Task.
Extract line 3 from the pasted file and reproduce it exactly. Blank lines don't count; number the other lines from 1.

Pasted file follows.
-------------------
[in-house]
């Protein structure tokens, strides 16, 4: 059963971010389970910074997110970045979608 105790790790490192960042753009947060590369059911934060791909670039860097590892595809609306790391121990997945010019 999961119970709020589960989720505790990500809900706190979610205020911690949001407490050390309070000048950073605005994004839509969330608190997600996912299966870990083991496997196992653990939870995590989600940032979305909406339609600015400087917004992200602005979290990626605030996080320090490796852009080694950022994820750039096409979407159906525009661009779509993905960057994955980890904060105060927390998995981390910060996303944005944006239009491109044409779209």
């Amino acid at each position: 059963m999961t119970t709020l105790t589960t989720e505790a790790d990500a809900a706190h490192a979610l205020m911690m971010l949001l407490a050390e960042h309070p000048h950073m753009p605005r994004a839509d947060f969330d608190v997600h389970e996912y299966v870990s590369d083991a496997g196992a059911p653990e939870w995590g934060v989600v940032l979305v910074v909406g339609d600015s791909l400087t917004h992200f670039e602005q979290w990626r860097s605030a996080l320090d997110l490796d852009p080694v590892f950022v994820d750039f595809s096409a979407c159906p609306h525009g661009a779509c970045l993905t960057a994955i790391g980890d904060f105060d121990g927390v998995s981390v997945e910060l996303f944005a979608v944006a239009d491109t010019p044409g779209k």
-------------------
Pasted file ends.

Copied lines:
């Amino acid at each position: 059963m999961t119970t709020l105790t589960t989720e505790a790790d990500a809900a706190h490192a979610l205020m911690m971010l949001l407490a050390e960042h309070p000048h950073m753009p605005r994004a839509d947060f969330d608190v997600h389970e996912y299966v870990s590369d083991a496997g196992a059911p653990e939870w995590g934060v989600v940032l979305v910074v909406g339609d600015s791909l400087t917004h992200f670039e602005q979290w990626r860097s605030a996080l320090d997110l490796d852009p080694v590892f950022v994820d750039f595809s096409a979407c159906p609306h525009g661009a779509c970045l993905t960057a994955i790391g980890d904060f105060d121990g927390v998995s981390v997945e910060l996303f944005a979608v944006a239009d491109t010019p044409g779209k």